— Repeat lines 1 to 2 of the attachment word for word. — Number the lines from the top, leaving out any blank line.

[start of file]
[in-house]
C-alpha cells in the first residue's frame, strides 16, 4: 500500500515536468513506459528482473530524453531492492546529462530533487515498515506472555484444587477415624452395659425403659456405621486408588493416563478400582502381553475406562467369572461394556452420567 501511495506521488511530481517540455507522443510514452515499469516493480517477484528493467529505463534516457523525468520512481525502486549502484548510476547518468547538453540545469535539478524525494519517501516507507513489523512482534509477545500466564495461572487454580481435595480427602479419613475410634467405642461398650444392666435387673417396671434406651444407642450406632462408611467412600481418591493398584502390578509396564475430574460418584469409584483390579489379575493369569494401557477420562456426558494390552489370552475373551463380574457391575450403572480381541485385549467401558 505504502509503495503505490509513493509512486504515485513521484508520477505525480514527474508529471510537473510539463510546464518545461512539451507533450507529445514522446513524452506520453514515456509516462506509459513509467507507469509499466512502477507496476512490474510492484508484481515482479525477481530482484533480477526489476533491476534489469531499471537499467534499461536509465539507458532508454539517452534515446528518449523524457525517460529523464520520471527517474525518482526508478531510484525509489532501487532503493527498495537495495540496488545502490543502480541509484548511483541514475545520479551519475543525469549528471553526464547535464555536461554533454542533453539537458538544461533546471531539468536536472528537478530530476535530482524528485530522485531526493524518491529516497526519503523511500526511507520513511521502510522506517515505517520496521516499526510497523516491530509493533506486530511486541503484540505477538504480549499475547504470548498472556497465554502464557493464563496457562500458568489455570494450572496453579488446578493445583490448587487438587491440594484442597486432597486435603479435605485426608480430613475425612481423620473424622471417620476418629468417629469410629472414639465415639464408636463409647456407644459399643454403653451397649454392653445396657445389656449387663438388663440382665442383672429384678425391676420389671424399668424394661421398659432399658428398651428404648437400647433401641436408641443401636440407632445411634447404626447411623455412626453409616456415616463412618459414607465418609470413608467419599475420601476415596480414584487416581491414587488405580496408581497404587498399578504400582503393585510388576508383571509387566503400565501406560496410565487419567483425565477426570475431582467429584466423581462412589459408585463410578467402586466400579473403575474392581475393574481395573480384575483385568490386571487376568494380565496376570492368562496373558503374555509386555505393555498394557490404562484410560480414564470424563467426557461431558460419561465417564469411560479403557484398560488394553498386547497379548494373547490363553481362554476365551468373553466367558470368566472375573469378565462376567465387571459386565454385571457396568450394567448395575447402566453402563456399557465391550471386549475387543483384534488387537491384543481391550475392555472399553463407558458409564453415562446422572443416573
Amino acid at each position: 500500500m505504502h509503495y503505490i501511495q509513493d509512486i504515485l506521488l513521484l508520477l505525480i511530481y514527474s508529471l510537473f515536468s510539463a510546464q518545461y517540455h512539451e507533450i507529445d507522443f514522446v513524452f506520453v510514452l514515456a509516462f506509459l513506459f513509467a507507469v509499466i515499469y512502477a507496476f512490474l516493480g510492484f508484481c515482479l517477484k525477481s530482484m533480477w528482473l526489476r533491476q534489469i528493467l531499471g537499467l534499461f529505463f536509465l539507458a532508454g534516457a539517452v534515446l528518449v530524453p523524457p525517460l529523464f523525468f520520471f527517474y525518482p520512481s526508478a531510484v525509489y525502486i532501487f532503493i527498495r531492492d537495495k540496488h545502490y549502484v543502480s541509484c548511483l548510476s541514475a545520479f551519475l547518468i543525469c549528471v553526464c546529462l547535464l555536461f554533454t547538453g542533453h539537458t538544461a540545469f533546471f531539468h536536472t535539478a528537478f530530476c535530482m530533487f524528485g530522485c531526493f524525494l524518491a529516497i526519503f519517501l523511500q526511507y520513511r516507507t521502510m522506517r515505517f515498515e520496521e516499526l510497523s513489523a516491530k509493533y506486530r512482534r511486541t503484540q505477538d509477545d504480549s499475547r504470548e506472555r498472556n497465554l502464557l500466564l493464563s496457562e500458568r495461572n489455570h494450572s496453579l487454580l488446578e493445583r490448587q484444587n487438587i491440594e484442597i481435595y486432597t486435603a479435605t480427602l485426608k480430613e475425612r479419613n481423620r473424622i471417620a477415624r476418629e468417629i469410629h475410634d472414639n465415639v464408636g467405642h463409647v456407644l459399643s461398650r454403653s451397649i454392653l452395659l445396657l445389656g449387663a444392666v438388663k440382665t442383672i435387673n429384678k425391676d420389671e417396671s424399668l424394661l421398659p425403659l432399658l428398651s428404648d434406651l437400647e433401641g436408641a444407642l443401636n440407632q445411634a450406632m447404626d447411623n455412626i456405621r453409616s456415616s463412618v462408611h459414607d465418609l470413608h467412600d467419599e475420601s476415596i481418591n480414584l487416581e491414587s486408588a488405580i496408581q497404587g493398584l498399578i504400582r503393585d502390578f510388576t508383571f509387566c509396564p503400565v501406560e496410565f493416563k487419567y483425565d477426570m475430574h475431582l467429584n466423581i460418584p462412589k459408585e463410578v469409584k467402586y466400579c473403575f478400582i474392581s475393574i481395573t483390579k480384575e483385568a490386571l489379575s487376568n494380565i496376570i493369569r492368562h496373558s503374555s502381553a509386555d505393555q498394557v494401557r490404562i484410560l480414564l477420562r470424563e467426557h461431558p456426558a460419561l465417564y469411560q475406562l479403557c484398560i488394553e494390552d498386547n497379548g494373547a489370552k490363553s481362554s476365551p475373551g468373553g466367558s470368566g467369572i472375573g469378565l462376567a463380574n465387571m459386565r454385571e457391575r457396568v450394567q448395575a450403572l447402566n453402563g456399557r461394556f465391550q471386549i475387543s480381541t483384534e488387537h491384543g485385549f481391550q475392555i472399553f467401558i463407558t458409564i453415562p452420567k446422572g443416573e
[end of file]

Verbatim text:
[in-house]
C-alpha cells in the first residue's frame, strides 16, 4: 500500500515536468513506459528482473530524453531492492546529462530533487515498515506472555484444587477415624452395659425403659456405621486408588493416563478400582502381553475406562467369572461394556452420567 501511495506521488511530481517540455507522443510514452515499469516493480517477484528493467529505463534516457523525468520512481525502486549502484548510476547518468547538453540545469535539478524525494519517501516507507513489523512482534509477545500466564495461572487454580481435595480427602479419613475410634467405642461398650444392666435387673417396671434406651444407642450406632462408611467412600481418591493398584502390578509396564475430574460418584469409584483390579489379575493369569494401557477420562456426558494390552489370552475373551463380574457391575450403572480381541485385549467401558 505504502509503495503505490509513493509512486504515485513521484508520477505525480514527474508529471510537473510539463510546464518545461512539451507533450507529445514522446513524452506520453514515456509516462506509459513509467507507469509499466512502477507496476512490474510492484508484481515482479525477481530482484533480477526489476533491476534489469531499471537499467534499461536509465539507458532508454539517452534515446528518449523524457525517460529523464520520471527517474525518482526508478531510484525509489532501487532503493527498495537495495540496488545502490543502480541509484548511483541514475545520479551519475543525469549528471553526464547535464555536461554533454542533453539537458538544461533546471531539468536536472528537478530530476535530482524528485530522485531526493524518491529516497526519503523511500526511507520513511521502510522506517515505517520496521516499526510497523516491530509493533506486530511486541503484540505477538504480549499475547504470548498472556497465554502464557493464563496457562500458568489455570494450572496453579488446578493445583490448587487438587491440594484442597486432597486435603479435605485426608480430613475425612481423620473424622471417620476418629468417629469410629472414639465415639464408636463409647456407644459399643454403653451397649454392653445396657445389656449387663438388663440382665442383672429384678425391676420389671424399668424394661421398659432399658428398651428404648437400647433401641436408641443401636440407632445411634447404626447411623455412626453409616456415616463412618459414607465418609470413608467419599475420601476415596480414584487416581491414587488405580496408581497404587498399578504400582503393585510388576508383571509387566503400565501406560496410565487419567483425565477426570475431582467429584466423581462412589459408585463410578467402586466400579473403575474392581475393574481395573480384575483385568490386571487376568494380565496376570492368562496373558503374555509386555505393555498394557490404562484410560480414564470424563467426557461431558460419561465417564469411560479403557484398560488394553498386547497379548494373547490363553481362554476365551468373553466367558470368566472375573469378565462376567465387571459386565454385571457396568450394567448395575447402566453402563456399557465391550471386549475387543483384534488387537491384543481391550475392555472399553463407558458409564453415562446422572443416573